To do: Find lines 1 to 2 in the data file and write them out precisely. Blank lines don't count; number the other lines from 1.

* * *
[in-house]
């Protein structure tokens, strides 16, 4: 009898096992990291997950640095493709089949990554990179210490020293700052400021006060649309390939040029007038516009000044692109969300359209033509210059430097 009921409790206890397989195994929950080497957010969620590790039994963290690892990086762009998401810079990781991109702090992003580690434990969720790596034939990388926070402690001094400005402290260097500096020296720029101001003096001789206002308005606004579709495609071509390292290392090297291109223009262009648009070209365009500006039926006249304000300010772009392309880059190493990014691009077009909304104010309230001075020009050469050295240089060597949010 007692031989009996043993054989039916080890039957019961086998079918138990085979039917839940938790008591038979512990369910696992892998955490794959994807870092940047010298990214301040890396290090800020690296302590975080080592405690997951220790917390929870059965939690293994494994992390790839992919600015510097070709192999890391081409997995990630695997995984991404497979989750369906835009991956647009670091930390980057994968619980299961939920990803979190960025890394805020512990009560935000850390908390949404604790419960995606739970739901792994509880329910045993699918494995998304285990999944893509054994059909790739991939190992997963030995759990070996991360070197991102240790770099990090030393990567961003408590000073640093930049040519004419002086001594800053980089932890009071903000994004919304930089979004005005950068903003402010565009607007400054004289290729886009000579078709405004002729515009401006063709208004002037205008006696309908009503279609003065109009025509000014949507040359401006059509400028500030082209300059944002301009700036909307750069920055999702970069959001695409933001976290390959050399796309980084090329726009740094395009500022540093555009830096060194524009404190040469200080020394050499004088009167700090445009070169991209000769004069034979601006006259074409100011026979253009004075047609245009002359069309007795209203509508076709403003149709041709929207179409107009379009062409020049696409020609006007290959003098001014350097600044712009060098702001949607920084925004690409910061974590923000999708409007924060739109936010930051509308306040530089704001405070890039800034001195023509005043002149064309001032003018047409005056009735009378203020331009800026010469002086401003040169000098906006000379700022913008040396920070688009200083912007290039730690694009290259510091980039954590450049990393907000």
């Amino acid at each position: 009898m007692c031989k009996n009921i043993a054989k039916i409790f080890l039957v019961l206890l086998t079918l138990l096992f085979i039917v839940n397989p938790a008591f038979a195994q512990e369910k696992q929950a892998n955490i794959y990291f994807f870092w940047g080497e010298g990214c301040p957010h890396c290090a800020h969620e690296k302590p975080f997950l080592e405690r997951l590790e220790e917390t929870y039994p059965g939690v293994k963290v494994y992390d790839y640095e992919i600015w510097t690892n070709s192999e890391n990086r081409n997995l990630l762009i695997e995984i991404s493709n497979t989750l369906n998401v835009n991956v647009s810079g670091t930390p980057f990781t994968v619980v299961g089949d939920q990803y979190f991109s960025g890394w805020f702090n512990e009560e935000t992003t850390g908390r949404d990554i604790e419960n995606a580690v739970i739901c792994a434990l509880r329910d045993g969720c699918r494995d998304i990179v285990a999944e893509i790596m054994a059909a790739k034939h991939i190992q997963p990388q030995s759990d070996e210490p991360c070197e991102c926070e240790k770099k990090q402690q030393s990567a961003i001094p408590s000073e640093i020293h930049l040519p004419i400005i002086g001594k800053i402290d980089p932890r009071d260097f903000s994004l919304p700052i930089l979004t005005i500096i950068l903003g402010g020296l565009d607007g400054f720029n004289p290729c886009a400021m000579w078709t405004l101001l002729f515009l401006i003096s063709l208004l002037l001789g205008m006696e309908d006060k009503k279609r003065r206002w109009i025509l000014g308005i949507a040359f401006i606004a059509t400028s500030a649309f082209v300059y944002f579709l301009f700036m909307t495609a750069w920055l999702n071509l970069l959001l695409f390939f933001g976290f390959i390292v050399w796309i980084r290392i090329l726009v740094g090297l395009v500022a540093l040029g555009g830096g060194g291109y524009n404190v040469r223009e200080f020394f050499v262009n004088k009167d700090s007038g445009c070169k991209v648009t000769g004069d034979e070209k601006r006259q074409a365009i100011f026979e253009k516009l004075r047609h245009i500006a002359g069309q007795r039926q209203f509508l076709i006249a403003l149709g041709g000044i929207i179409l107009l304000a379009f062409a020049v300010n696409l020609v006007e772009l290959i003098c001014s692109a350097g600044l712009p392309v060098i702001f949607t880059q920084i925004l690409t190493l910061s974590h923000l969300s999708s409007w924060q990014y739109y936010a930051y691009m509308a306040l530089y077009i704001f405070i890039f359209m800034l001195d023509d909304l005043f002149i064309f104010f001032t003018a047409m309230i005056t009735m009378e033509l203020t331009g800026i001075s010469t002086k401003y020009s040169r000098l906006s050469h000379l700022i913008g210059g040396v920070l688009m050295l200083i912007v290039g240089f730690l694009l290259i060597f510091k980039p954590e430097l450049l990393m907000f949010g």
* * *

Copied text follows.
[in-house]
């Protein structure tokens, strides 16, 4: 009898096992990291997950640095493709089949990554990179210490020293700052400021006060649309390939040029007038516009000044692109969300359209033509210059430097 009921409790206890397989195994929950080497957010969620590790039994963290690892990086762009998401810079990781991109702090992003580690434990969720790596034939990388926070402690001094400005402290260097500096020296720029101001003096001789206002308005606004579709495609071509390292290392090297291109223009262009648009070209365009500006039926006249304000300010772009392309880059190493990014691009077009909304104010309230001075020009050469050295240089060597949010 007692031989009996043993054989039916080890039957019961086998079918138990085979039917839940938790008591038979512990369910696992892998955490794959994807870092940047010298990214301040890396290090800020690296302590975080080592405690997951220790917390929870059965939690293994494994992390790839992919600015510097070709192999890391081409997995990630695997995984991404497979989750369906835009991956647009670091930390980057994968619980299961939920990803979190960025890394805020512990009560935000850390908390949404604790419960995606739970739901792994509880329910045993699918494995998304285990999944893509054994059909790739991939190992997963030995759990070996991360070197991102240790770099990090030393990567961003408590000073640093930049040519004419002086001594800053980089932890009071903000994004919304930089979004005005950068903003402010565009607007400054004289290729886009000579078709405004002729515009401006063709208004002037205008006696309908009503279609003065109009025509000014949507040359401006059509400028500030082209300059944002301009700036909307750069920055999702970069959001695409933001976290390959050399796309980084090329726009740094395009500022540093555009830096060194524009404190040469200080020394050499004088009167700090445009070169991209000769004069034979601006006259074409100011026979253009004075047609245009002359069309007795209203509508076709403003149709041709929207179409107009379009062409020049696409020609006007290959003098001014350097600044712009060098702001949607920084925004690409910061974590923000999708409007924060739109936010930051509308306040530089704001405070890039800034001195023509005043002149064309001032003018047409005056009735009378203020331009800026010469002086401003040169000098906006000379700022913008040396920070688009200083912007290039730690694009290259510091980039954590450049990393907000």